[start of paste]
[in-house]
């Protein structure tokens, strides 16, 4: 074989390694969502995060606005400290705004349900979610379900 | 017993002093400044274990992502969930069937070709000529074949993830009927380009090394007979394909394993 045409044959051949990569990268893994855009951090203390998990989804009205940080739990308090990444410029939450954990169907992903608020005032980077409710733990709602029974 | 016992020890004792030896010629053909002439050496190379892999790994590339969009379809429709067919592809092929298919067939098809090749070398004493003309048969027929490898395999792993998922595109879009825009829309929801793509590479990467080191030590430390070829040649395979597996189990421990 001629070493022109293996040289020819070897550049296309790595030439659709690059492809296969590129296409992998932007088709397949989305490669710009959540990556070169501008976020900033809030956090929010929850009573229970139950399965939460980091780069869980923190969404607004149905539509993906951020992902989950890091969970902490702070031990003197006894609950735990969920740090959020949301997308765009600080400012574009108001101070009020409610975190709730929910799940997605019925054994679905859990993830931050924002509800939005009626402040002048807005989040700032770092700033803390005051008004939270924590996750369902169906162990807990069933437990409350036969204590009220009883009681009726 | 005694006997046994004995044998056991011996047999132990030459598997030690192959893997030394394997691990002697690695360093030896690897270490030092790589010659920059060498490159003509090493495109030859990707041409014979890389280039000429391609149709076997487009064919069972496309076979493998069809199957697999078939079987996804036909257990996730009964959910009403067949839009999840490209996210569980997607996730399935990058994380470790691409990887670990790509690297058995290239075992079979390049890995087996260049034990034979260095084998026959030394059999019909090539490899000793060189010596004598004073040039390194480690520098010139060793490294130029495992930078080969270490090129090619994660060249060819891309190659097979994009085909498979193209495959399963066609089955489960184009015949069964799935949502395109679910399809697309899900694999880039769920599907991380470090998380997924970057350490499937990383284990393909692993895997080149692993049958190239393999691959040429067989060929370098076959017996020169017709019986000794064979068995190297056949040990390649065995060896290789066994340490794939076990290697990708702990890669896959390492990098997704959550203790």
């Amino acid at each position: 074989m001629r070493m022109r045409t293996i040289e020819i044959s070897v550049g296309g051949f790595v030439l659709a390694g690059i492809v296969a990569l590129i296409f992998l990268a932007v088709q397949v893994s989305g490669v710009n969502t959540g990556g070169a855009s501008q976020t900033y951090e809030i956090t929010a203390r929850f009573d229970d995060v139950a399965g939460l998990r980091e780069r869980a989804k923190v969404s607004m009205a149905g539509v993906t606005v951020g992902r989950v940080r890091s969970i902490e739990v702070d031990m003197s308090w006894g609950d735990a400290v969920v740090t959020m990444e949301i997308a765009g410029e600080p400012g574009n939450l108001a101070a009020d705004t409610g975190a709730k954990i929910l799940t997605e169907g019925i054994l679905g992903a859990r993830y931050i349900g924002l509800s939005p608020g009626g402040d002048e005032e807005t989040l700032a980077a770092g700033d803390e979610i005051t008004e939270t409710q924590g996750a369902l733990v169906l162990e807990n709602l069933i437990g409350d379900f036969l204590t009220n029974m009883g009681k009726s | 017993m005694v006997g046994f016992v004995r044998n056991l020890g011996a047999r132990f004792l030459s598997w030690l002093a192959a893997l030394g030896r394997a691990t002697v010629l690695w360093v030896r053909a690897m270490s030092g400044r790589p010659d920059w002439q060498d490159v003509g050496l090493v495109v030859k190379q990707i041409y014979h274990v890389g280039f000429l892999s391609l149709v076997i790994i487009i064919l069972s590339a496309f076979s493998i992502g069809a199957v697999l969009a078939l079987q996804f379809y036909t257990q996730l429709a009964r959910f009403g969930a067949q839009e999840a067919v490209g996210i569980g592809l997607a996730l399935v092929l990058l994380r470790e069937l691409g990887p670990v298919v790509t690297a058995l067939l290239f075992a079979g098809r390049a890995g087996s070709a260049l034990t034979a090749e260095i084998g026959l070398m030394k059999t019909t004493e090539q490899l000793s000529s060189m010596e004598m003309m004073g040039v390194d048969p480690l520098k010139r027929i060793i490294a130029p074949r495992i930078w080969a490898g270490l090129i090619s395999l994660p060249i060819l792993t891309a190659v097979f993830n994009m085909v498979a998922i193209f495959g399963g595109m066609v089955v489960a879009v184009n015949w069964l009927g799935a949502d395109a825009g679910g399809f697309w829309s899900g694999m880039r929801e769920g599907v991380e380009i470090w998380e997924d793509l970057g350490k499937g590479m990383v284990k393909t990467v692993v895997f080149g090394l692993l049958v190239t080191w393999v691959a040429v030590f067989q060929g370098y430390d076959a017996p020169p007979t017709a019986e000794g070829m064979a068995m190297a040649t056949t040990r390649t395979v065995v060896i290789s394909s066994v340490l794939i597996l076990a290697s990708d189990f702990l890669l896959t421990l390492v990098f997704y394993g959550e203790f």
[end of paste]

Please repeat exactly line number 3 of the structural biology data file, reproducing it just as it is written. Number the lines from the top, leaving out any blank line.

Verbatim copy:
């Amino acid at each position: 074989m001629r070493m022109r045409t293996i040289e020819i044959s070897v550049g296309g051949f790595v030439l659709a390694g690059i492809v296969a990569l590129i296409f992998l990268a932007v088709q397949v893994s989305g490669v710009n969502t959540g990556g070169a855009s501008q976020t900033y951090e809030i956090t929010a203390r929850f009573d229970d995060v139950a399965g939460l998990r980091e780069r869980a989804k923190v969404s607004m009205a149905g539509v993906t606005v951020g992902r989950v940080r890091s969970i902490e739990v702070d031990m003197s308090w006894g609950d735990a400290v969920v740090t959020m990444e949301i997308a765009g410029e600080p400012g574009n939450l108001a101070a009020d705004t409610g975190a709730k954990i929910l799940t997605e169907g019925i054994l679905g992903a859990r993830y931050i349900g924002l509800s939005p608020g009626g402040d002048e005032e807005t989040l700032a980077a770092g700033d803390e979610i005051t008004e939270t409710q924590g996750a369902l733990v169906l162990e807990n709602l069933i437990g409350d379900f036969l204590t009220n029974m009883g009681k009726s | 017993m005694v006997g046994f016992v004995r044998n056991l020890g011996a047999r132990f004792l030459s598997w030690l002093a192959a893997l030394g030896r394997a691990t002697v010629l690695w360093v030896r053909a690897m270490s030092g400044r790589p010659d920059w002439q060498d490159v003509g050496l090493v495109v030859k190379q990707i041409y014979h274990v890389g280039f000429l892999s391609l149709v076997i790994i487009i064919l069972s590339a496309f076979s493998i992502g069809a199957v697999l969009a078939l079987q996804f379809y036909t257990q996730l429709a009964r959910f009403g969930a067949q839009e999840a067919v490209g996210i569980g592809l997607a996730l399935v092929l990058l994380r470790e069937l691409g990887p670990v298919v790509t690297a058995l067939l290239f075992a079979g098809r390049a890995g087996s070709a260049l034990t034979a090749e260095i084998g026959l070398m030394k059999t019909t004493e090539q490899l000793s000529s060189m010596e004598m003309m004073g040039v390194d048969p480690l520098k010139r027929i060793i490294a130029p074949r495992i930078w080969a490898g270490l090129i090619s395999l994660p060249i060819l792993t891309a190659v097979f993830n994009m085909v498979a998922i193209f495959g399963g595109m066609v089955v489960a879009v184009n015949w069964l009927g799935a949502d395109a825009g679910g399809f697309w829309s899900g694999m880039r929801e769920g599907v991380e380009i470090w998380e997924d793509l970057g350490k499937g590479m990383v284990k393909t990467v692993v895997f080149g090394l692993l049958v190239t080191w393999v691959a040429v030590f067989q060929g370098y430390d076959a017996p020169p007979t017709a019986e000794g070829m064979a068995m190297a040649t056949t040990r390649t395979v065995v060896i290789s394909s066994v340490l794939i597996l076990a290697s990708d189990f702990l890669l896959t421990l390492v990098f997704y394993g959550e203790f």